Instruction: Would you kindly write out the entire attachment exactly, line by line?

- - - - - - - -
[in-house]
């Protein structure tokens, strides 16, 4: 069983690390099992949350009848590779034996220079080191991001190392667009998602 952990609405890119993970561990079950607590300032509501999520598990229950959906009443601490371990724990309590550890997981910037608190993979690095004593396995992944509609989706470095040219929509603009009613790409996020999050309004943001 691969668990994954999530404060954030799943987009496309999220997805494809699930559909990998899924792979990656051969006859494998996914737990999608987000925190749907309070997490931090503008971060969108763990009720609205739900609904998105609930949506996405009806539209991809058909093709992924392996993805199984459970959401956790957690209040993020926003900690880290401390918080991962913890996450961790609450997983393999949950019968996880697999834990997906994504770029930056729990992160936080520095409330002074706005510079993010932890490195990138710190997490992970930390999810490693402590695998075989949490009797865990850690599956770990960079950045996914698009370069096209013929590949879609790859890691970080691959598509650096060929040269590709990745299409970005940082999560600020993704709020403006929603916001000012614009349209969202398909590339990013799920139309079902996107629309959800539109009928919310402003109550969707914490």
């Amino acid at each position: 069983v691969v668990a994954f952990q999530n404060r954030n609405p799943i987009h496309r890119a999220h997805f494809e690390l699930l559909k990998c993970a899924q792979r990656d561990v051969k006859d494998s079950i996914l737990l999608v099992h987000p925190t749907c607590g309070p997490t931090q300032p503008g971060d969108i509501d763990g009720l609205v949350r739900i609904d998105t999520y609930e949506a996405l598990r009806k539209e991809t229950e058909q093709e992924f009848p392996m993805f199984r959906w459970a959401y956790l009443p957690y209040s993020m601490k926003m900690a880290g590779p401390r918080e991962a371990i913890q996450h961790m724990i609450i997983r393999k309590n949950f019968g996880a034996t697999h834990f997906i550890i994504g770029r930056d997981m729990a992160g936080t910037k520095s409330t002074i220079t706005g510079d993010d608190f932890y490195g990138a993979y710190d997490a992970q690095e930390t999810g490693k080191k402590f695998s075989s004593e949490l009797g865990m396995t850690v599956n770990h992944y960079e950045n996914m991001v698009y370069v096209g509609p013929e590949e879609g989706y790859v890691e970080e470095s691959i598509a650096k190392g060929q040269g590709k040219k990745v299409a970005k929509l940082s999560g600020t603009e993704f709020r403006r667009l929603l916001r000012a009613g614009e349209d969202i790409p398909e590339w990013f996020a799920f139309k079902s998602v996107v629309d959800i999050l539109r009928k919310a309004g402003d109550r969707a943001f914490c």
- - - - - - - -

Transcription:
[in-house]
């Protein structure tokens, strides 16, 4: 069983690390099992949350009848590779034996220079080191991001190392667009998602 952990609405890119993970561990079950607590300032509501999520598990229950959906009443601490371990724990309590550890997981910037608190993979690095004593396995992944509609989706470095040219929509603009009613790409996020999050309004943001 691969668990994954999530404060954030799943987009496309999220997805494809699930559909990998899924792979990656051969006859494998996914737990999608987000925190749907309070997490931090503008971060969108763990009720609205739900609904998105609930949506996405009806539209991809058909093709992924392996993805199984459970959401956790957690209040993020926003900690880290401390918080991962913890996450961790609450997983393999949950019968996880697999834990997906994504770029930056729990992160936080520095409330002074706005510079993010932890490195990138710190997490992970930390999810490693402590695998075989949490009797865990850690599956770990960079950045996914698009370069096209013929590949879609790859890691970080691959598509650096060929040269590709990745299409970005940082999560600020993704709020403006929603916001000012614009349209969202398909590339990013799920139309079902996107629309959800539109009928919310402003109550969707914490």
């Amino acid at each position: 069983v691969v668990a994954f952990q999530n404060r954030n609405p799943i987009h496309r890119a999220h997805f494809e690390l699930l559909k990998c993970a899924q792979r990656d561990v051969k006859d494998s079950i996914l737990l999608v099992h987000p925190t749907c607590g309070p997490t931090q300032p503008g971060d969108i509501d763990g009720l609205v949350r739900i609904d998105t999520y609930e949506a996405l598990r009806k539209e991809t229950e058909q093709e992924f009848p392996m993805f199984r959906w459970a959401y956790l009443p957690y209040s993020m601490k926003m900690a880290g590779p401390r918080e991962a371990i913890q996450h961790m724990i609450i997983r393999k309590n949950f019968g996880a034996t697999h834990f997906i550890i994504g770029r930056d997981m729990a992160g936080t910037k520095s409330t002074i220079t706005g510079d993010d608190f932890y490195g990138a993979y710190d997490a992970q690095e930390t999810g490693k080191k402590f695998s075989s004593e949490l009797g865990m396995t850690v599956n770990h992944y960079e950045n996914m991001v698009y370069v096209g509609p013929e590949e879609g989706y790859v890691e970080e470095s691959i598509a650096k190392g060929q040269g590709k040219k990745v299409a970005k929509l940082s999560g600020t603009e993704f709020r403006r667009l929603l916001r000012a009613g614009e349209d969202i790409p398909e590339w990013f996020a799920f139309k079902s998602v996107v629309d959800i999050l539109r009928k919310a309004g402003d109550r969707a943001f914490c």